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E. Gross; A Novel Method for Ablating Arbitrary Surfaces and an Algorithm for Creating Customized Ablation Patterns . Invest. Ophthalmol. Vis. Sci. 2003;44(13):2673.
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© ARVO (1962-2015); The Authors (2016-present)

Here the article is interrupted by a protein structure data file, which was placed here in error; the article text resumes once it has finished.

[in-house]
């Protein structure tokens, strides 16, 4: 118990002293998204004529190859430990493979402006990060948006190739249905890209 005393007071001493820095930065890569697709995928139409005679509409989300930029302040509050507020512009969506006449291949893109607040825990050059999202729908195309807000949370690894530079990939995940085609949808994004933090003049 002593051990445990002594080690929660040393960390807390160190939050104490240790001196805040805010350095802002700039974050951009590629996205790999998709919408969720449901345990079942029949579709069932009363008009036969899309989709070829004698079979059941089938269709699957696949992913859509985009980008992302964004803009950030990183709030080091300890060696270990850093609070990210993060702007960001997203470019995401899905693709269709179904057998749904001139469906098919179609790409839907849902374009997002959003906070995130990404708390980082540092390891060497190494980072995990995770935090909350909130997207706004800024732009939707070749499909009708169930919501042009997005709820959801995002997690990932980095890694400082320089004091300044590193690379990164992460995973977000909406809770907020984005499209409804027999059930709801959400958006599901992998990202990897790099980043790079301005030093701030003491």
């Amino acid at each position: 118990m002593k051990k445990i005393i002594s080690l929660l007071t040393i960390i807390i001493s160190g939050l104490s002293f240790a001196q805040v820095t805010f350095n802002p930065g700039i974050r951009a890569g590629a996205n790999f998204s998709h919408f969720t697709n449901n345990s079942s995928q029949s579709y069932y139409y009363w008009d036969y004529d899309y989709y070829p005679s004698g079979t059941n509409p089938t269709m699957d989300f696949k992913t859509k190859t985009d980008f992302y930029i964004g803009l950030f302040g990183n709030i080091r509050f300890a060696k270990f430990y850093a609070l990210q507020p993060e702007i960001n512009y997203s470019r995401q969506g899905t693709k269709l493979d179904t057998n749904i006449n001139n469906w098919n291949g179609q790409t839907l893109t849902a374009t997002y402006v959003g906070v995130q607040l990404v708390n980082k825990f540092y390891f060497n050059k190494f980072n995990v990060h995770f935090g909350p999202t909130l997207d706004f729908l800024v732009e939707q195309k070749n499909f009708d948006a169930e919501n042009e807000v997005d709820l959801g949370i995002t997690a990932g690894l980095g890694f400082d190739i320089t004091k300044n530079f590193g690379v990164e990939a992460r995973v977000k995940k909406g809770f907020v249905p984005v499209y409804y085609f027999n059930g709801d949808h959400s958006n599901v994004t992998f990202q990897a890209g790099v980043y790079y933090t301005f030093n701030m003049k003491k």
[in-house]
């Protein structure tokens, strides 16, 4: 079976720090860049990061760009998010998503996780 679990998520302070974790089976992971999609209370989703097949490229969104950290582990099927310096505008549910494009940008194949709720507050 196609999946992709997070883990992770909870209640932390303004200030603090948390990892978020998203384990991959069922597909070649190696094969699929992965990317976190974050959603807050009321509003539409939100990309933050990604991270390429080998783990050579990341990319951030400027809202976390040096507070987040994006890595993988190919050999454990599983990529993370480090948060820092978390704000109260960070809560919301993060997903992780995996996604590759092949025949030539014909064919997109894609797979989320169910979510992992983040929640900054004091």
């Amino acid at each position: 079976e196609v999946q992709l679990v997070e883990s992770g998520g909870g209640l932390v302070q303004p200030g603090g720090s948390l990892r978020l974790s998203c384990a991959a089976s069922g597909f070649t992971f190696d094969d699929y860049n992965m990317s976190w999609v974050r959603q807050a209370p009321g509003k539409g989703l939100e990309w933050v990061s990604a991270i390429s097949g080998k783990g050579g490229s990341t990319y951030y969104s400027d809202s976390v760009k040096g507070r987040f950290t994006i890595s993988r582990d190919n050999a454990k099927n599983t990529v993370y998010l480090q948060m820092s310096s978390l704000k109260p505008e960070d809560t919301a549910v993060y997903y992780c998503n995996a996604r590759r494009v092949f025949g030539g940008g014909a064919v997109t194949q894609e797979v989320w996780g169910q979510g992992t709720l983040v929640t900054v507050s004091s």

Purpose: To evaluate the fitness and accuracy of Variable Spot Scanning and its algorithms in creating customized ablation plans. Methods: VSS algorithms were tested to determine the accuracy with which they could create an ablation plan for a wide variety of theoretical and actual treatments. Refractive treatments tested were: myopic, myopic with astigmatism, pure astigmatism, hyperopic, hyperopic with astigmatism, and mixed astigmatism. Non-refractive treatments tested were: specific Zernike polynomials, multi-focal shapes, and a variety of wavefront maps of highly aberrated eyes. The treatments were programmed with a variety of sizes of optical zones (4.0 mm to 9.0 mm) and transition zones (6.0 mm to 9.5 mm). The wavefronts of twelve eyes with mild to moderate hyperopia were measured and treated with VSS custom treatments. Mean preoperative MRSE was +1.98 D. Optical zones were set to 5.0 mm, transition zones were set to 9.0 mm. Results were recorded at one, three and six months. Results: The VSS algorithms consistently achieved solution accuracy of less than 0.27µm RMS of tissue ablation (.09 µm RMS of wavefront aberration). Mean RMS was 0.17 µm of tissue ablation (.06 µm RMS of wavefront aberration). In all cases the RMS ablation error was less than the ablation depth of a single laser pulse. The patients tested with hyperopic treatments achieved a one-month mean MRSE of 0.02 D ± 0.36 D, which gradually regressed to a six months mean MRSE of +0.23 ± 0.36 D. At six months 75% of the eyes achieved a UCVA of 20/20 or better; 100% of the eyes achieved a UCVA of 20/25 or better. Conclusions: The VSS algorithms produced accurate ablation patterns for the complete range of refractive and therapeutic treatments. The accuracy of the ablations, and the ability to treat irregular surfaces, as well as the flexibility of zone sizes may be of substantial clinical value. VSS for treatment of hyperopia produces safe, effective results for the range studied. Mild regression may indicate that an optical zone larger than 5 mm should be used.
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